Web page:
Email ninjadom in service of good karma continues! I now offer my answers to frequently asked questions with posts including Getting Started with Blogs and WebsitesHow I Published My Kindles; and It's Not Peanut Butter and Jelly But It's Not Rocket Science Either or, How I Made My POD (And You Can, Too). (And more over on my Resources for Writers page.) And now, added to all of that, is this post. 

> Your comments are always welcome. Write to me here.

Wednesday, February 03, 2016

Q & A with John Kachuba, the author of THE SAVAGE APOSTLE

John Kachuba has just published a novel from Sunbury Press that promises to be a riveting and very rich read: The Savage Apostle. Here's the catalog copy:

In 1675, when the body of Christian Indian John Sassamon is dragged up from beneath the ice of Assowampsett Pond, speculation is rife as to who murdered the man. Sassamon was a man caught between two worlds, that of his Wamponaug ancestry and that of his adopted English society; people on both sides could find cause to kill him.  
John Eliot, missionary and founder of the Praying Villages where Christianized Indians lived among the colonists of the Plymouth and Massachusetts Bay colonies is particularly grieved by his protégé Sassamon’s death. Eliot had converted the young Sassamon, educated him at Harvard, and trusted him as missionary to the Indians, especially to the Pokanoket and their sachem Metacom. Eliot knows that converting Metacom and his people could be the key to lasting peace between the colonists and the Indians, a fifty-year peace that is dangerously unraveling.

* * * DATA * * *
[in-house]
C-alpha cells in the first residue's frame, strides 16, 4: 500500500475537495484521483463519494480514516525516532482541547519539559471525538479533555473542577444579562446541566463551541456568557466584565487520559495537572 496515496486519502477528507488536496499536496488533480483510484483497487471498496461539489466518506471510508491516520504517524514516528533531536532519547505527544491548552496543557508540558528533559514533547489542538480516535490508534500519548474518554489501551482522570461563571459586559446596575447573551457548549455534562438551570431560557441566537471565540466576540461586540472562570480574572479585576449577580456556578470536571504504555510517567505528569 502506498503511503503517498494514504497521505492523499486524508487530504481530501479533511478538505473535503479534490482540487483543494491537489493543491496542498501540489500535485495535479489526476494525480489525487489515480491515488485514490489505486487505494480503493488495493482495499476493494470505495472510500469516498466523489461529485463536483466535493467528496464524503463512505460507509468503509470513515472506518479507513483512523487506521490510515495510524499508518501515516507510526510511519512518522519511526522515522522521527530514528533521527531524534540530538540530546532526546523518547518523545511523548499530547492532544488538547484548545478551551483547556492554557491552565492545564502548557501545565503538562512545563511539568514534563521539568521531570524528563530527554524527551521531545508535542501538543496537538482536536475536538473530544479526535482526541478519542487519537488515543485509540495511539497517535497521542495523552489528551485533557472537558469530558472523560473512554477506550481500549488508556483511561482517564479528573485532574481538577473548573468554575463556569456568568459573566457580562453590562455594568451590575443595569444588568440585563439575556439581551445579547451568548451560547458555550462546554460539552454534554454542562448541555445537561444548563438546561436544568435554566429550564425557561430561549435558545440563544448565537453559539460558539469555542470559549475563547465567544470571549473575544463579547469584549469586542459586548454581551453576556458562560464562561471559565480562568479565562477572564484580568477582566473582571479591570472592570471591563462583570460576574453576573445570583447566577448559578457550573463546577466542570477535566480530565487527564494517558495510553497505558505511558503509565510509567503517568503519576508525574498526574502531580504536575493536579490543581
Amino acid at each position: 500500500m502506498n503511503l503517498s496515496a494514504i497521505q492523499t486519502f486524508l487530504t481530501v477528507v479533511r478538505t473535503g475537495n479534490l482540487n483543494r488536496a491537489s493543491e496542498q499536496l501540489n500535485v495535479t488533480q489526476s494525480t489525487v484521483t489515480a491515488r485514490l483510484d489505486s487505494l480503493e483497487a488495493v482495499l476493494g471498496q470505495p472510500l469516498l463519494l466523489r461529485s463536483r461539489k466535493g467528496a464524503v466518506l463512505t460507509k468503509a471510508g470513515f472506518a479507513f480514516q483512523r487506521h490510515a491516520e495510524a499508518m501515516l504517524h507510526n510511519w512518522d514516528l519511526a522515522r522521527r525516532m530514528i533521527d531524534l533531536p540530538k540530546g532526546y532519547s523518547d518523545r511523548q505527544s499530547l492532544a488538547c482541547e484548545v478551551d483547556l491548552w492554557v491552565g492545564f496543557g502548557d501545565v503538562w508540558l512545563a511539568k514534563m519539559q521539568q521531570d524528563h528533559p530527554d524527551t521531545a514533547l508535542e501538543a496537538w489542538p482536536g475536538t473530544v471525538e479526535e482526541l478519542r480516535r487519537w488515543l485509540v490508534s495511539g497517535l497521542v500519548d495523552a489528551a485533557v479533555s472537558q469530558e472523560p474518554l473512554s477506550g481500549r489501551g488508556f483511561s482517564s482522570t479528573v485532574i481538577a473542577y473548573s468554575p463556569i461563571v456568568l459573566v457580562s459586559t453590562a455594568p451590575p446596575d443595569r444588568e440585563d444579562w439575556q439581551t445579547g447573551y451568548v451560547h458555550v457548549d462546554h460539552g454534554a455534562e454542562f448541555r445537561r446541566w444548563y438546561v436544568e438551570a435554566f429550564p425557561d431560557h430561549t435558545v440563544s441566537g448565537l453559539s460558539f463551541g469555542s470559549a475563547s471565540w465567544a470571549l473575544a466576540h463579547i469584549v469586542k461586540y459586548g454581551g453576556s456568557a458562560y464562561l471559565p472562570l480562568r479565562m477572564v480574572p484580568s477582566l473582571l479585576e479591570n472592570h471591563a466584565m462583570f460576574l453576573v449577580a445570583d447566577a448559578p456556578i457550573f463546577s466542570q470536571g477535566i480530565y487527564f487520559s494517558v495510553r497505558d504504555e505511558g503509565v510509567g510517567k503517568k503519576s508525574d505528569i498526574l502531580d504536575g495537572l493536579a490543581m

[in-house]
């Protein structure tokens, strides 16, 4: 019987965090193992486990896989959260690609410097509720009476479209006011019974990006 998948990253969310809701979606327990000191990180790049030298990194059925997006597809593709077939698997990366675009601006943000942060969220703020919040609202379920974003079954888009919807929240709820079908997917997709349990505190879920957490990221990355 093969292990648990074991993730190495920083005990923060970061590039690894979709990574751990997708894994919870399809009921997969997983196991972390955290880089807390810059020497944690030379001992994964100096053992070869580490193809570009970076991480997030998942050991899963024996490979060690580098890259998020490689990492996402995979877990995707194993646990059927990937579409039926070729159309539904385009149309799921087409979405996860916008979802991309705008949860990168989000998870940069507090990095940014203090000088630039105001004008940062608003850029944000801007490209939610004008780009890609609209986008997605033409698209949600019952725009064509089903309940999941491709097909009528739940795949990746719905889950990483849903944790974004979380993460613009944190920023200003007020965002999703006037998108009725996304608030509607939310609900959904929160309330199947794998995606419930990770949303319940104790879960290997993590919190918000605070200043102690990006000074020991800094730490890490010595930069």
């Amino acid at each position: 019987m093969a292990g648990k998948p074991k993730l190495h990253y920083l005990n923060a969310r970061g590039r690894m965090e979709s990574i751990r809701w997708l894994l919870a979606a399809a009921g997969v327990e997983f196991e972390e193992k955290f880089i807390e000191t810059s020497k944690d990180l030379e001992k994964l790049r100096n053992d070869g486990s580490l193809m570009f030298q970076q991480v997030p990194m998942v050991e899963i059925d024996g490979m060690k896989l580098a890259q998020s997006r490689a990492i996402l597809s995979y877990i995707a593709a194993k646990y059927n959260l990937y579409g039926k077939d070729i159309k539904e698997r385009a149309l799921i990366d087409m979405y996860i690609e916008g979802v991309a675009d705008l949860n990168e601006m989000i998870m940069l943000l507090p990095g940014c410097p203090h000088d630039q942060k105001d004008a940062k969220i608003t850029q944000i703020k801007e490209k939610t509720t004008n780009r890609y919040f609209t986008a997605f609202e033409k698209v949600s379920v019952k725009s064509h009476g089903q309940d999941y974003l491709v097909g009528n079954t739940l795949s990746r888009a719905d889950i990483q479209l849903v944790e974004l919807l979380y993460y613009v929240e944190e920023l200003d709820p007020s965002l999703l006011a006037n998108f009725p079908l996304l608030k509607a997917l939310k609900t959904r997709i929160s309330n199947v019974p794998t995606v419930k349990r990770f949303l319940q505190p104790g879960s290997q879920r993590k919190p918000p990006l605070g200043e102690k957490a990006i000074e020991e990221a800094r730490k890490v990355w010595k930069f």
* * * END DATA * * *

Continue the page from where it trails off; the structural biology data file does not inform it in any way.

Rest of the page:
Metacom finds his authority and sovereignty once again undermined by the Plymouth authorities when three of his closest advisors are arrested for the murder of Sassamon. Pressured by his people to retaliate, but knowing the disastrous consequences war with the English would bring, Metacom struggles to find a way out, just as Eliot tries to keep the two sides from falling into a war that could only end in ruin for English and Indians alike.
Thoroughly grounded in years of research, The Savage Apostle, is an exciting and colorful account of the events leading up to King Philip’s War, the costliest war per capita ever fought on American soil. Moreover, it is an exemplary lesson for today’s world where divisiveness and conflict are so often brought about by racial and religious intolerance.

John Kachuba is the award-winning author of twelve books and numerous articles, short stories and poems. Among his awards are the Thurber Treat Prize for humor writing awarded by The Thurber House and First Place in the Dogwood Fiction Contest. John teaches Creative Writing at Ohio University, Antioch University Midwest and the Gotham Writers Workshop. He is a member of the Historical Novel Society, the Horror Writers Association, and the American Library Association’s Authors for Libraries.